From Pat Stiley
I just paid Polo another $120, for parts and labor, for my beat up, old golf cart. I spent about $300 in the preceding three weeks. I budget these expenses for the high tides of October, every year, since construction of Reef Village commenced. It’s sort of my tribute, or contribution to Reef Village, and other developments, who return to me no apparent benefit.
Don’t get me wrong. If the people of San Pedro want to give up the lagoon, crocodile breeding grounds, mangroves, and migrating roseate spoonbills for some construction dollars, that’s their business. I’m confident that some of those construction workers are San Pedranos, and that contributions to Beliceno politicians eventually trickle down to the people of La Isla Bonita. If I don’t like it, as a responsible citizen, I can vote for the Party which intends to change things.
I want to talk about roads. Well, actually, I want to talk about the cart path, North of the Bridge, where I live. As I’m sure you’ve read, there are no roads, North of the Bridge. The Town Board has no road maintenance responsibilities, North of the Bridge. There is only a cart path, a sort of voluntary easement, largely on private property, maintained by residents and businesses, on the North end. The tax dollars of the Northern property owners don’t go to the maintenance of the Northern cart path; they go, among other things, to maintenance of the roads South of the Bridge.
Perhaps a little history will help.
When I moved to the North side, before I was even a citizen of Belize, there was hardly a cart path. Bicycles, pedestrians, and golf carts shared the risks of travel upon donated “two by sixes”, stretched over swampland. Years of neighborhood efforts, with major contribution by the previous owners of Sweet Basil, and by Chris Barenfanger, finally established a cart path through the San Mateo flats, sturdy and high enough to support golf carts, even during the high tides of October. That precious quarter-mile is now, of course, history, mere bubbles surfacing in the deepening , cart-swallowing, bike-breaking black holes of our current “passageway”.
Neighbors, further North, maintained a passable cart path, constantly fighting the annual rains, but improving the path, with each passing season. No one asked for, or received, tax dollars to maintain the path.
To the contrary, the Mayor’s kind offer to grade and smooth the path was rejected. Neighbors , who had built the path, knew that grading would destroy it, removing the hard earned crust, and lowering the path to sinkhole status. In fact, the well intentioned efforts of a Northern business have done just that, reversing years of community venture, and destroying one of the most stable stretches of the Northern path (see photos). As you might imagine, a cart path maintained by shovels and wheelbarrows, does not do well under tractors and trucks.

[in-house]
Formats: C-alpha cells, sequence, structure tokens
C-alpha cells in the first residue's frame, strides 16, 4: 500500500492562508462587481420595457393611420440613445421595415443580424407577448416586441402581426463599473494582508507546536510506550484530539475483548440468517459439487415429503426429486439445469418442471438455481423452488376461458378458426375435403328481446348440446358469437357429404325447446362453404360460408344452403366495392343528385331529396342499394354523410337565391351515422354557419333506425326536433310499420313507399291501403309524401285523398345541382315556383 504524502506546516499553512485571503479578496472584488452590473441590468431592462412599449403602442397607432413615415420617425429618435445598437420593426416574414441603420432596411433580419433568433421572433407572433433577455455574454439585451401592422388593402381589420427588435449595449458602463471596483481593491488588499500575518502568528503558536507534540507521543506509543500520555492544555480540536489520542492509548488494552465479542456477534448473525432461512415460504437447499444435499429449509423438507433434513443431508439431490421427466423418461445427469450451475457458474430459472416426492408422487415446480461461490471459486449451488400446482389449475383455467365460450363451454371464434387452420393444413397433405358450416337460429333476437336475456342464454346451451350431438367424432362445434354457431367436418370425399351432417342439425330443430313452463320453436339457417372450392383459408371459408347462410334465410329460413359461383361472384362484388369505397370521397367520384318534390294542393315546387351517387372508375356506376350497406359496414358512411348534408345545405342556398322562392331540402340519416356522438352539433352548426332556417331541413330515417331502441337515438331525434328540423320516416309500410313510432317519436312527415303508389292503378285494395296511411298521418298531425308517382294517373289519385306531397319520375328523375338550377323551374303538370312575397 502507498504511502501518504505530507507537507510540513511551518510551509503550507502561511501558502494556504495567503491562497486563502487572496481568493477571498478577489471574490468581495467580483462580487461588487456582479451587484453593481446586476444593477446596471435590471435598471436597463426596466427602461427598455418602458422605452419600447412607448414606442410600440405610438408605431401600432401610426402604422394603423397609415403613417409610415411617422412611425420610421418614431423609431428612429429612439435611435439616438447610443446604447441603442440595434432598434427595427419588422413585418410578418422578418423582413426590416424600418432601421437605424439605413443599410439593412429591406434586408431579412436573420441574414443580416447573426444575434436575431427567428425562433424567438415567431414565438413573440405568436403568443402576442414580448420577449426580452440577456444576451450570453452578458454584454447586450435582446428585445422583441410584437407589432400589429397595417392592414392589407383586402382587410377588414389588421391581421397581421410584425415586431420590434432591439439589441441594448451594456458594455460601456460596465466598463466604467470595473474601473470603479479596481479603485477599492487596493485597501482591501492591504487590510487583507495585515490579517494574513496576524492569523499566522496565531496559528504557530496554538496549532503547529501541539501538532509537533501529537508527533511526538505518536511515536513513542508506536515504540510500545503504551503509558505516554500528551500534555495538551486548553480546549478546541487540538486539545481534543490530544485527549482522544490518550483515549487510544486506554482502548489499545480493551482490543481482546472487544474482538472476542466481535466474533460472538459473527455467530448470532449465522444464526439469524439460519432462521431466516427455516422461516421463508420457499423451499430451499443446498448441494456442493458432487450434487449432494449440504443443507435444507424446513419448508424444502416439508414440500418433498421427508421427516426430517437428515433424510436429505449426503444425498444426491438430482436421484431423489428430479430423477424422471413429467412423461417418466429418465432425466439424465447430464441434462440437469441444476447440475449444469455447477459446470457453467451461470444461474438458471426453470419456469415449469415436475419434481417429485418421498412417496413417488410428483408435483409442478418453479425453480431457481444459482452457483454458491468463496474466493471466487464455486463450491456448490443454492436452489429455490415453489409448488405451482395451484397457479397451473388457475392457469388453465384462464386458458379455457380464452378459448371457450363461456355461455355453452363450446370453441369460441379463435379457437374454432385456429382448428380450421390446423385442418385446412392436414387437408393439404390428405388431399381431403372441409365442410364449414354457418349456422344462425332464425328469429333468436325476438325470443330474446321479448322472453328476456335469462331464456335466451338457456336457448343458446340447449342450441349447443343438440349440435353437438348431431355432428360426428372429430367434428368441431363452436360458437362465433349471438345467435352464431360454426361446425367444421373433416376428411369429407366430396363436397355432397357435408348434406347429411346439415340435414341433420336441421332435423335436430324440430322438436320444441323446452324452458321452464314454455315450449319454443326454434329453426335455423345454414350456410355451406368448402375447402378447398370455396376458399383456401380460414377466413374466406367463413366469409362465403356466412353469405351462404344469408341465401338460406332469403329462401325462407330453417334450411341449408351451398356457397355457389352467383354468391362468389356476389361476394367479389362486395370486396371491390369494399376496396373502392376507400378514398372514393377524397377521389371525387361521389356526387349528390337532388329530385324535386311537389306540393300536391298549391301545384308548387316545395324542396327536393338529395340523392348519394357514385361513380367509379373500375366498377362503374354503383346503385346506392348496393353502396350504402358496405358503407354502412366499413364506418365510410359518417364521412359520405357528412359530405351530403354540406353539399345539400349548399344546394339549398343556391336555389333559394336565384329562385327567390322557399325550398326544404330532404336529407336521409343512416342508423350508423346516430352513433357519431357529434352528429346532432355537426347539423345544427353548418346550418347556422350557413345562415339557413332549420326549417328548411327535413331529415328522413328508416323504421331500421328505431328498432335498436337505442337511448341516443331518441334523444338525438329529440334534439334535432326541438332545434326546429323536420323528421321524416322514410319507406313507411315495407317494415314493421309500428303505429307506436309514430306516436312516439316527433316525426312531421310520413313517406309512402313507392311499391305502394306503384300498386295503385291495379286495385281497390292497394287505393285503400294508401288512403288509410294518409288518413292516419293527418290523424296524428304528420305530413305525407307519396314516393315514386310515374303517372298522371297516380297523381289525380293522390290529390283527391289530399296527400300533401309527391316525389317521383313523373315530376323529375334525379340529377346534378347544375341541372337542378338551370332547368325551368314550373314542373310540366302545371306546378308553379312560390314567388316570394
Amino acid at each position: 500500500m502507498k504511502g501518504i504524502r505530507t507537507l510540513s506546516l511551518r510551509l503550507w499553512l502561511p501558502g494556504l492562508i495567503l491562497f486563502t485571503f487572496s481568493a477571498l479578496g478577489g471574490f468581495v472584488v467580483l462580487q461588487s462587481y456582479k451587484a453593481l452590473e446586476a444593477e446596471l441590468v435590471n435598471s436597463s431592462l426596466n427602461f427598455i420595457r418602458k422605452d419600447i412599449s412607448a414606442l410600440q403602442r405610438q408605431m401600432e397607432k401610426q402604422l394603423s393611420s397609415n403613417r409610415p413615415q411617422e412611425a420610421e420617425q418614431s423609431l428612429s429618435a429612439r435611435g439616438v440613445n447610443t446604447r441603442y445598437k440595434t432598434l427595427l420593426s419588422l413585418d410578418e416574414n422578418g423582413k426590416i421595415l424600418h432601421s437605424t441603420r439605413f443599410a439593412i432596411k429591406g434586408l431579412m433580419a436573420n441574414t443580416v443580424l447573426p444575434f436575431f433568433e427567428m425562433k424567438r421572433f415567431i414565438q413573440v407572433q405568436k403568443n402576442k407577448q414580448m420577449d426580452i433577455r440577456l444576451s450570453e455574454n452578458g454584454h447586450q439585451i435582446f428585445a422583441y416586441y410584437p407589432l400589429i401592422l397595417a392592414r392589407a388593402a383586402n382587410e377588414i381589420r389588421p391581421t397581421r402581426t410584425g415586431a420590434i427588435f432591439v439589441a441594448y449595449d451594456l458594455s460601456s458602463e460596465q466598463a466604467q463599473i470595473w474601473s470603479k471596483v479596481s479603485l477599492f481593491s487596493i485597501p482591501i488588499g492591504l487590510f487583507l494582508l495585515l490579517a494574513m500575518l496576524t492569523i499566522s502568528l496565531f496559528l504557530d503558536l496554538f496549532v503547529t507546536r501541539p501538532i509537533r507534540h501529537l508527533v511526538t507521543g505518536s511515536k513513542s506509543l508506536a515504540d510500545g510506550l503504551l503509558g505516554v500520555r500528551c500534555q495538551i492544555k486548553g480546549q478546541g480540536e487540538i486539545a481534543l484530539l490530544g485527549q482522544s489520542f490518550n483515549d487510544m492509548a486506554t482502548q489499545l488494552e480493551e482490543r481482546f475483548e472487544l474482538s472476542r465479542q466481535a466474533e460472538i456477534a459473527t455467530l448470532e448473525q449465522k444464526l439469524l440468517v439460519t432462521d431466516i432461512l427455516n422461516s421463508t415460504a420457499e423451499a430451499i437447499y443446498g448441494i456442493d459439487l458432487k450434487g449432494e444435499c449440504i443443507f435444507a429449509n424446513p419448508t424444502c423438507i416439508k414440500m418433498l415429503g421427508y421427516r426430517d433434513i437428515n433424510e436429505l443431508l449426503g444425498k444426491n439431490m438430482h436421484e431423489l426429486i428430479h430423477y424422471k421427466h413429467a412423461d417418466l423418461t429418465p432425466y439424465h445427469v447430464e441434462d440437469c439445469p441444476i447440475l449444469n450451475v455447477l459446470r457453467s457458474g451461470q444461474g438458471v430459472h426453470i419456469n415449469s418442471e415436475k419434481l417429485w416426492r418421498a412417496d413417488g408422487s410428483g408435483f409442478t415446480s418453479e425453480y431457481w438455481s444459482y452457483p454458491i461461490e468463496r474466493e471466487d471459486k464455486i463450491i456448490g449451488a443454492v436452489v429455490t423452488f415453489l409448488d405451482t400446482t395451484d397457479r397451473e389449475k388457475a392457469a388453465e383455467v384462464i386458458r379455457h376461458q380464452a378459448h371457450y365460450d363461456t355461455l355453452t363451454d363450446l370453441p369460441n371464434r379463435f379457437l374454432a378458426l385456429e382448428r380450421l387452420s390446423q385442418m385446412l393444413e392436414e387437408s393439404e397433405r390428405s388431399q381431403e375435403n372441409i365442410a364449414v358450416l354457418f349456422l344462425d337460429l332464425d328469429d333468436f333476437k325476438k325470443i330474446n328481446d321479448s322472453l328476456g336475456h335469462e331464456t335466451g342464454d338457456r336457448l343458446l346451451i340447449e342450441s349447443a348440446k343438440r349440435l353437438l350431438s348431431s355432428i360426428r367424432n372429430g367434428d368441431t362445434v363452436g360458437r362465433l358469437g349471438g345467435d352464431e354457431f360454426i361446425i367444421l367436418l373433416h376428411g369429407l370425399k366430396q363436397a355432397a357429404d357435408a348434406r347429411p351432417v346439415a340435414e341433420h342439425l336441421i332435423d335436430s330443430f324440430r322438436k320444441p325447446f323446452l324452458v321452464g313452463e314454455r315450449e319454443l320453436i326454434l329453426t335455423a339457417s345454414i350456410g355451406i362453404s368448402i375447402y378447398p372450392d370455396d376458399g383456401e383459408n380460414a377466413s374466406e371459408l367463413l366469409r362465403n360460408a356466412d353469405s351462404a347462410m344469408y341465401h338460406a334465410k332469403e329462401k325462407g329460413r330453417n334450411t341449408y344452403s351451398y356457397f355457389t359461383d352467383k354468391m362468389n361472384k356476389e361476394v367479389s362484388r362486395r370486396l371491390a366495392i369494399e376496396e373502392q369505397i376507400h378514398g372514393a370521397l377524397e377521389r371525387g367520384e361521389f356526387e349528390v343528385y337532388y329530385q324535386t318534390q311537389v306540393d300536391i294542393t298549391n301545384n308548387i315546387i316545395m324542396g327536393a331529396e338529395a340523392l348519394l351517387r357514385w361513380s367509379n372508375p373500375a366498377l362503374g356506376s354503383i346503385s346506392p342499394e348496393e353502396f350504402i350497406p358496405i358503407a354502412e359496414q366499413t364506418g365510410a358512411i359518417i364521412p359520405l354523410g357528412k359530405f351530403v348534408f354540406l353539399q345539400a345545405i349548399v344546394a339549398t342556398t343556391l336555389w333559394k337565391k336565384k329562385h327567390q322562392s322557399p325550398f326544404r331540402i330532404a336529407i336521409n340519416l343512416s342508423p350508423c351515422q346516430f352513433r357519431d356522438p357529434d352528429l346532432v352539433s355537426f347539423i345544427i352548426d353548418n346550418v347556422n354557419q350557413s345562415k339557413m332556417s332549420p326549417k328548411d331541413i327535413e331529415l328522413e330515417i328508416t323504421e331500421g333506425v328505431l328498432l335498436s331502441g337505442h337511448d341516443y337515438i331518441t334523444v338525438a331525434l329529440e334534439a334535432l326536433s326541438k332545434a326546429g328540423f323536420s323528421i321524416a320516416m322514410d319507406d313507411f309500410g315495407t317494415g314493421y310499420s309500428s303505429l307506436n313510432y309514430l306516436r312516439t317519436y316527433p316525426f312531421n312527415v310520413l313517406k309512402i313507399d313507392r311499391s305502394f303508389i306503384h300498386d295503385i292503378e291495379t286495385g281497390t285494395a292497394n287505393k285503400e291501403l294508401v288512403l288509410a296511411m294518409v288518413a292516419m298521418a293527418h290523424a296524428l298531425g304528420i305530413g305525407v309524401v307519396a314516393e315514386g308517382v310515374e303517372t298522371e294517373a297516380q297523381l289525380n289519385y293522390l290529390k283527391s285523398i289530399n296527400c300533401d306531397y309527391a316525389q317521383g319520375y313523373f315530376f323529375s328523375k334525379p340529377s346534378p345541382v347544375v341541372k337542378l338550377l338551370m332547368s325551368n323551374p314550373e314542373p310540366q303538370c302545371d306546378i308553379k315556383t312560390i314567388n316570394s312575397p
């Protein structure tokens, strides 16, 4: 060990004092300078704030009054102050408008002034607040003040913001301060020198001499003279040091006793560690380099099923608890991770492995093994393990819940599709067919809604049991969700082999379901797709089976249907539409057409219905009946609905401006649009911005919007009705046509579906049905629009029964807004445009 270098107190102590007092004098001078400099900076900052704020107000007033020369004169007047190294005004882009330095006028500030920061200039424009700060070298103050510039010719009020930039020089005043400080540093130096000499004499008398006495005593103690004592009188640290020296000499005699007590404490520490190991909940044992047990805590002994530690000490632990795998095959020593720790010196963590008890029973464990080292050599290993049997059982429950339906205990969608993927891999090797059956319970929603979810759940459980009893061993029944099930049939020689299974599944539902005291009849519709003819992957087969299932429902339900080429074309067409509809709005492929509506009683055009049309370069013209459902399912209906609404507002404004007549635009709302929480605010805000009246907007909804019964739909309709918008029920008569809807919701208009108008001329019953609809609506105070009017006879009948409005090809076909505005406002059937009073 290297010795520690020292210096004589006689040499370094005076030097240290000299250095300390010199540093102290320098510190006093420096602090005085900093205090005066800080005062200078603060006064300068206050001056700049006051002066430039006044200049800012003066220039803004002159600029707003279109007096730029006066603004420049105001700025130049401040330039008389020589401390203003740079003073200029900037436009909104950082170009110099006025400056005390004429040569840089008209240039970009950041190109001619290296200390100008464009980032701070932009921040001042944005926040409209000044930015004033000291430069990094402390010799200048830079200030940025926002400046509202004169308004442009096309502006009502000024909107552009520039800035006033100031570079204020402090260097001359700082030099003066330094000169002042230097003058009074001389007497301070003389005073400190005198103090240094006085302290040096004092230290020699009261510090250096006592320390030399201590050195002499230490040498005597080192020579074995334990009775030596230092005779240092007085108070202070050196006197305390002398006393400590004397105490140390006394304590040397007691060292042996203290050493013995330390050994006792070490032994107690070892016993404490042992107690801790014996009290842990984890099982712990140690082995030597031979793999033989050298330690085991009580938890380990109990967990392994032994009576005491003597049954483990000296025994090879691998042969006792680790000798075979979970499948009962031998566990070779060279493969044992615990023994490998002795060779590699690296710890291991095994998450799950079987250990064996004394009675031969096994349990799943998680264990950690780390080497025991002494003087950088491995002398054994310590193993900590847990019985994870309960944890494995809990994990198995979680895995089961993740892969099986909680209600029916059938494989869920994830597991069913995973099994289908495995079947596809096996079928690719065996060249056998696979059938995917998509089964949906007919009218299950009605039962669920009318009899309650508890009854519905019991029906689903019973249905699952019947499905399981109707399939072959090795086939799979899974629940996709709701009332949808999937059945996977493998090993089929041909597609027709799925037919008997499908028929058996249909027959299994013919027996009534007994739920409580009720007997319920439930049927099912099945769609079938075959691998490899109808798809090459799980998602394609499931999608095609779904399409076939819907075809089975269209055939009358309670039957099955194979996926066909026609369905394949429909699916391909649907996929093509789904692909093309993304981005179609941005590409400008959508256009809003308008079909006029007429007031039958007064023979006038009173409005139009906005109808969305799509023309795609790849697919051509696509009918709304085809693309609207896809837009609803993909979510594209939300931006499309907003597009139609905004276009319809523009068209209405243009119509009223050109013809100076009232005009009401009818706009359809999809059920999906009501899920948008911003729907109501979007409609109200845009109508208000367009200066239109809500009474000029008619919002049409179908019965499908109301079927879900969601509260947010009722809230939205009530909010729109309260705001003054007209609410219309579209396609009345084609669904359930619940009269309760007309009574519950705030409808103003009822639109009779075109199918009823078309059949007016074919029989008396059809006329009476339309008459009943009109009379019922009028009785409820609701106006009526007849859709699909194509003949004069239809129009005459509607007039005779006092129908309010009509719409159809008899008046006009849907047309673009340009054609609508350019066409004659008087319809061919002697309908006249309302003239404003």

What to do, other than complain about ruined brakes and bearings?
Well, we thought we had done it. A Statutory Instrument was vetted in public meetings, endorsed by the PUP , the UDP, and the taxi drivers. Among other things, it prohibited large vehicles North of the Bridge. It was properly gazetted. The Town Board, to its credit, forbade the passage of large vehicles, on the Bridge. An “emergency” vehicle exception is frequently abused, but that question might best be reserved for a separate discourse.
Community efforts notwithstanding, our little cart path is a soggy shadow of its former self. The trucks, and heavy equipment of Reef Village, in spite of token loads of sand, continue to regularly destroy it as a pathway for people, carts, and bicycles. Puddles two and three feet deep continue to ruin bicycles and golf carts, confound pedestrians, and discourage visitors. Because there is only one cart path, no schoolchild, worker, resident, or tourist can reasonably access the North side, when it rains, or the tides are high. The first quarter mile, once painstakingly maintained for golf carts and bicycles, is now controlled by Reef Village, and frequently passable only in trucks and tractors.
Northern stretches of the cart path are similarly victimized. Commercial haulers, and non-resident construction projects simply avoid the bridge prohibition, by barging their trucks and equipment to the North side. They, then, frolic up and down the Northern cart path, hauling their bricks and refrigerators, oblivious to their destruction of the cart path. Perhaps they believe it to be a road, maintained by taxes. Perhaps they just don’t give a damn. Certainly, no Northern resident, tasked with volunteer maintenance of the path, would insult his neighbors with the passage of a heavy truck.
That brings me to possible solutions. One might be to simply enforce the Statutory Instrument, seizing or penalizing the offending vehicles. Sadly, their owners have not responded to educational efforts, or to desperate pleas from the workers, residents, and businesses of the North side.
Perhaps those vehicles could be licensed by the Town Board, with daily fees, to be used to repair their daily damage to the cart path, given the tiredness of the local homeowners, and their shovels. God forbid, perhaps they could be required to repair their own damage, with some of the profits they gain, while destroying our cart path.
Whatever the best solution, something must be done, and soon. It is simply unjust to allow the destruction of the only route of residents, schoolchildren, tourists, workers and shoppers to town. It makes no sense, to allow the profit of so few, at the expense of so many.
If local government chooses to take no role in protecting the Northern cart path, it should empower those who maintain it to organize, and to render it effectively impassable to large vehicles, or to seize or disable those vehicles which destroy it, thereby enforcing sensible law.